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Unitrends launches DR service with PHD Virtual technology

Unitrends combines its on-premises backup and off-site replication with DR testing acquired from PHD Virtual for disaster recovery as a service.

Unitrends, which has been expanding its data protection portfolio through acquisitions, will go live with a new disaster recovery service next month, combining its physical and virtual backup technology with DR testing it gained when it bought PHD Virtual in 2013.

Unitrends' new hybrid Disaster Recovery as a Service (DRaaS) builds on the vendor's No Limits Cloud service that continuously replicates locally backed up data into the cloud. The data is backed up on-site on Unitrends' integrated backup appliances.

DRaaS includes No Limits Cloud, on-premises appliances ranging from 1 TB to 97 TB or a virtual appliance, the Unitrends' ReliableDR DR testing software, installation and cloud seeding services, and next-day shipment of hardware in case of failure. It also includes what Unitrends calls "white glove" service -- personal support help for quickly spinning up infrastructure for business continuity.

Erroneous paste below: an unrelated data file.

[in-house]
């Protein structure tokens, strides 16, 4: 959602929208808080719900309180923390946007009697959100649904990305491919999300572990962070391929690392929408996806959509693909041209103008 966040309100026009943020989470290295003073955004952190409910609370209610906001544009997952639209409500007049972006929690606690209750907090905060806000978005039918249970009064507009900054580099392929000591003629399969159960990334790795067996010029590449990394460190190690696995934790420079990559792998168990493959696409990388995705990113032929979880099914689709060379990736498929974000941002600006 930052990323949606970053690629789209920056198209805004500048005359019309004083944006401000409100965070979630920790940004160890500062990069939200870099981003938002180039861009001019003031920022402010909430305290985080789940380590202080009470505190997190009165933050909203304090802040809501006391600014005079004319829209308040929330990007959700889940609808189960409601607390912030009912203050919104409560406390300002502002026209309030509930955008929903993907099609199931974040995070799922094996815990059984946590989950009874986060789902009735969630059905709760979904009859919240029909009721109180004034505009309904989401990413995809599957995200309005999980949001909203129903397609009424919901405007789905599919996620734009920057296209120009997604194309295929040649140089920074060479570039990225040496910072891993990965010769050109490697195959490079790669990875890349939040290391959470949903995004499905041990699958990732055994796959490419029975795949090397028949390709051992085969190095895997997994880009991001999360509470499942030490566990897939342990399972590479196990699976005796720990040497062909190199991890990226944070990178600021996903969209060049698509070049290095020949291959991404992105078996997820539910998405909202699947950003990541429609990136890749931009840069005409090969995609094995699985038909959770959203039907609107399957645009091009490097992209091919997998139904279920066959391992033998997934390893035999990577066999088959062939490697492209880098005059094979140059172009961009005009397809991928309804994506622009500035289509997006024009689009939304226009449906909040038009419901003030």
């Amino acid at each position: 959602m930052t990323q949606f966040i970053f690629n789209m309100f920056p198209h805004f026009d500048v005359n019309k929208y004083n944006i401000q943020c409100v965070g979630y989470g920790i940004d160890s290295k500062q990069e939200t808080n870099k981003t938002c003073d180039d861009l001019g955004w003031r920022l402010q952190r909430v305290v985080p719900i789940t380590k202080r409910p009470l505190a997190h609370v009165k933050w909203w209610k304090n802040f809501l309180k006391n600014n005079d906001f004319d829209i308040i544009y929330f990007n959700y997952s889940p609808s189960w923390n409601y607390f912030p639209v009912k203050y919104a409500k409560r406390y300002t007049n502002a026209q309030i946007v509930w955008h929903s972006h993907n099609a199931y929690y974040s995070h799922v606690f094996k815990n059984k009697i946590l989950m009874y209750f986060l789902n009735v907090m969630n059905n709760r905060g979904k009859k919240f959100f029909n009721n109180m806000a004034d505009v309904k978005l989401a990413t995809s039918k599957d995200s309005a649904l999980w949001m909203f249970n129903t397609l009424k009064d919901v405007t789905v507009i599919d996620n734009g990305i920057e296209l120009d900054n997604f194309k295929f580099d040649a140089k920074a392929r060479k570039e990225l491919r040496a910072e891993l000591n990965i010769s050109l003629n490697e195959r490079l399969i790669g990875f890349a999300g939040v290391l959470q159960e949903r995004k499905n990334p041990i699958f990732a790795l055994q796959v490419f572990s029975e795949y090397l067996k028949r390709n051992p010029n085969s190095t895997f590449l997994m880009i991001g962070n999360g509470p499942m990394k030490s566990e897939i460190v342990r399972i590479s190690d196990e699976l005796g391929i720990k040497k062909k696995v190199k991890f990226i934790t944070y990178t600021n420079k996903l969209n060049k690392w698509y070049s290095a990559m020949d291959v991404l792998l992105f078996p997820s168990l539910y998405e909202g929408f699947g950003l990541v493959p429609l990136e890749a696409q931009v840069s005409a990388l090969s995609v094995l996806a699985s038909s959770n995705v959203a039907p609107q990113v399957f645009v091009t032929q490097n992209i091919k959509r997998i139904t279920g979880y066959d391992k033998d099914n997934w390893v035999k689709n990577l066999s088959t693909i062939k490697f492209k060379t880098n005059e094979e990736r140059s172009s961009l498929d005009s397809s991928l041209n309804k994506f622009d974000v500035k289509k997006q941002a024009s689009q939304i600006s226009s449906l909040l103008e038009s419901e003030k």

"We call it 'white glove' service because when a customer calls, we don't leave it up to them and tell them, 'Here's a portal. We hope it works,'" said Subo Guha, Unitrends VP of product management.

PHD Virtual gained ReliableDR when it acquired Virtual Sharp in April 2013, nine months before Unitrends picked up virtual backup specialist PHD Virtual. At the time, Unitrends' CEO Mike Coney said Unitrends would use PHD's cloud technology to launch DRaaS.

DRaaS customers will buy a monthly or annual subscription based on capacity, starting at 32 cents per gigabyte.

Customers can trade up for a larger appliance at any time. "We want customers to focus on what they need to protect, not what device they need," Guha said.

Instant recovery is provided by Unitrends Bridge, which is available on Unitrends physical and virtual appliances, and enables protected Windows systems to be transformed into virtual machines. It lets customers create a standby virtual machine that can reside on the same physical appliance or another VMware host. The standby is updated by each subsequent backup. The standby server can become an active server at any time.

Unitrends also bought Australian stealth startup Yuruware last month, giving it technology to move data into public clouds such as Amazon Web Services (AWS) in future releases.

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